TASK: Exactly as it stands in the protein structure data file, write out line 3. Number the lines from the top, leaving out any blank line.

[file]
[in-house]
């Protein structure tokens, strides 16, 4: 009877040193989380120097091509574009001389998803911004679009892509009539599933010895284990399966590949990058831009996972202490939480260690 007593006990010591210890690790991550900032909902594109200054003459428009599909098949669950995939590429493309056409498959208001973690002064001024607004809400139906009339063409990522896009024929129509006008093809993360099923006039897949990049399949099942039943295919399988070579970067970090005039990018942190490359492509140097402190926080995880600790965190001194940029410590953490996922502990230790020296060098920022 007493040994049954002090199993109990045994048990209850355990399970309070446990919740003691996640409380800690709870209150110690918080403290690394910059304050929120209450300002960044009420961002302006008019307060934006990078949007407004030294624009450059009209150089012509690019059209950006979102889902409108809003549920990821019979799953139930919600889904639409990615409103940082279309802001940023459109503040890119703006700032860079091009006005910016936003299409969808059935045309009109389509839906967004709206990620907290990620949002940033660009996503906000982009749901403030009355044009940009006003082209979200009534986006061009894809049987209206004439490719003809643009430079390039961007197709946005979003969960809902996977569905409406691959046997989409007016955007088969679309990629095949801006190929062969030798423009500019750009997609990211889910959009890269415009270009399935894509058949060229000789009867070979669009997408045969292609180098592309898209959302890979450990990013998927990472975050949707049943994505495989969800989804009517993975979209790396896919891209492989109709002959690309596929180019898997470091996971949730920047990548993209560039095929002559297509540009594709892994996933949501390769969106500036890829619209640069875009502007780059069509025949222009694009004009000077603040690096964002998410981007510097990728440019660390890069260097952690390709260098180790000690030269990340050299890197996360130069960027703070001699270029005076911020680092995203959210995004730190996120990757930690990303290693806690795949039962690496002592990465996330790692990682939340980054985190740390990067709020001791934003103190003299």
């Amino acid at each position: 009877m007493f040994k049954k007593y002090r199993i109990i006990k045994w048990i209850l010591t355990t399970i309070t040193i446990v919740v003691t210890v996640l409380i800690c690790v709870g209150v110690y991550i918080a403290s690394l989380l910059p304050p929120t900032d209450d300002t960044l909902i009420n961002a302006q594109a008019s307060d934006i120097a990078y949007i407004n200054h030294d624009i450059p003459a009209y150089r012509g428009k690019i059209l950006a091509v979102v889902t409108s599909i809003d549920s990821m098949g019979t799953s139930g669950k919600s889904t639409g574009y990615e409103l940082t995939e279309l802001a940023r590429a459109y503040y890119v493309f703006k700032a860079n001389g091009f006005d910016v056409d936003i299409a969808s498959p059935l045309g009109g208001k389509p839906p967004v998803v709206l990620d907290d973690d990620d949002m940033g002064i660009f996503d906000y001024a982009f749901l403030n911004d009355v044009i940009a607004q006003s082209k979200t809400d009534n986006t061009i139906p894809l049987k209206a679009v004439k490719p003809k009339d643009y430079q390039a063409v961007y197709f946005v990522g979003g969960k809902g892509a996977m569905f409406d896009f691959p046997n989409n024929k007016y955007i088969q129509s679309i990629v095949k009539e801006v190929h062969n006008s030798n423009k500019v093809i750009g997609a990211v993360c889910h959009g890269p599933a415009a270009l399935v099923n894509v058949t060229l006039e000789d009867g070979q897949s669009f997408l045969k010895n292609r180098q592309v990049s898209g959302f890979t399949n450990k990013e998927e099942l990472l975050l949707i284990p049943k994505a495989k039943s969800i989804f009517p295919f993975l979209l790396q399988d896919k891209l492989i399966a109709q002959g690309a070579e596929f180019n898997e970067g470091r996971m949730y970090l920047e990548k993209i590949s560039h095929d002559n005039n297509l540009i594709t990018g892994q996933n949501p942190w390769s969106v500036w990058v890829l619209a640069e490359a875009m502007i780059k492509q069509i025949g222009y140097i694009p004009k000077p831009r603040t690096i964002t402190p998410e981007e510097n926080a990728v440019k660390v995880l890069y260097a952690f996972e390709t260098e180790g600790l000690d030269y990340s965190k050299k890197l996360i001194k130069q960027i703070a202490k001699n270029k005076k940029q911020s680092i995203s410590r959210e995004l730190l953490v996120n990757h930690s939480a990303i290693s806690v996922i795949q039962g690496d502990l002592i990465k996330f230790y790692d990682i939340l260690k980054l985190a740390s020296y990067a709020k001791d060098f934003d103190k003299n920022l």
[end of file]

């Amino acid at each position: 009877m007493f040994k049954k007593y002090r199993i109990i006990k045994w048990i209850l010591t355990t399970i309070t040193i446990v919740v003691t210890v996640l409380i800690c690790v709870g209150v110690y991550i918080a403290s690394l989380l910059p304050p929120t900032d209450d300002t960044l909902i009420n961002a302006q594109a008019s307060d934006i120097a990078y949007i407004n200054h030294d624009i450059p003459a009209y150089r012509g428009k690019i059209l950006a091509v979102v889902t409108s599909i809003d549920s990821m098949g019979t799953s139930g669950k919600s889904t639409g574009y990615e409103l940082t995939e279309l802001a940023r590429a459109y503040y890119v493309f703006k700032a860079n001389g091009f006005d910016v056409d936003i299409a969808s498959p059935l045309g009109g208001k389509p839906p967004v998803v709206l990620d907290d973690d990620d949002m940033g002064i660009f996503d906000y001024a982009f749901l403030n911004d009355v044009i940009a607004q006003s082209k979200t809400d009534n986006t061009i139906p894809l049987k209206a679009v004439k490719p003809k009339d643009y430079q390039a063409v961007y197709f946005v990522g979003g969960k809902g892509a996977m569905f409406d896009f691959p046997n989409n024929k007016y955007i088969q129509s679309i990629v095949k009539e801006v190929h062969n006008s030798n423009k500019v093809i750009g997609a990211v993360c889910h959009g890269p599933a415009a270009l399935v099923n894509v058949t060229l006039e000789d009867g070979q897949s669009f997408l045969k010895n292609r180098q592309v990049s898209g959302f890979t399949n450990k990013e998927e099942l990472l975050l949707i284990p049943k994505a495989k039943s969800i989804f009517p295919f993975l979209l790396q399988d896919k891209l492989i399966a109709q002959g690309a070579e596929f180019n898997e970067g470091r996971m949730y970090l920047e990548k993209i590949s560039h095929d002559n005039n297509l540009i594709t990018g892994q996933n949501p942190w390769s969106v500036w990058v890829l619209a640069e490359a875009m502007i780059k492509q069509i025949g222009y140097i694009p004009k000077p831009r603040t690096i964002t402190p998410e981007e510097n926080a990728v440019k660390v995880l890069y260097a952690f996972e390709t260098e180790g600790l000690d030269y990340s965190k050299k890197l996360i001194k130069q960027i703070a202490k001699n270029k005076k940029q911020s680092i995203s410590r959210e995004l730190l953490v996120n990757h930690s939480a990303i290693s806690v996922i795949q039962g690496d502990l002592i990465k996330f230790y790692d990682i939340l260690k980054l985190a740390s020296y990067a709020k001791d060098f934003d103190k003299n920022l």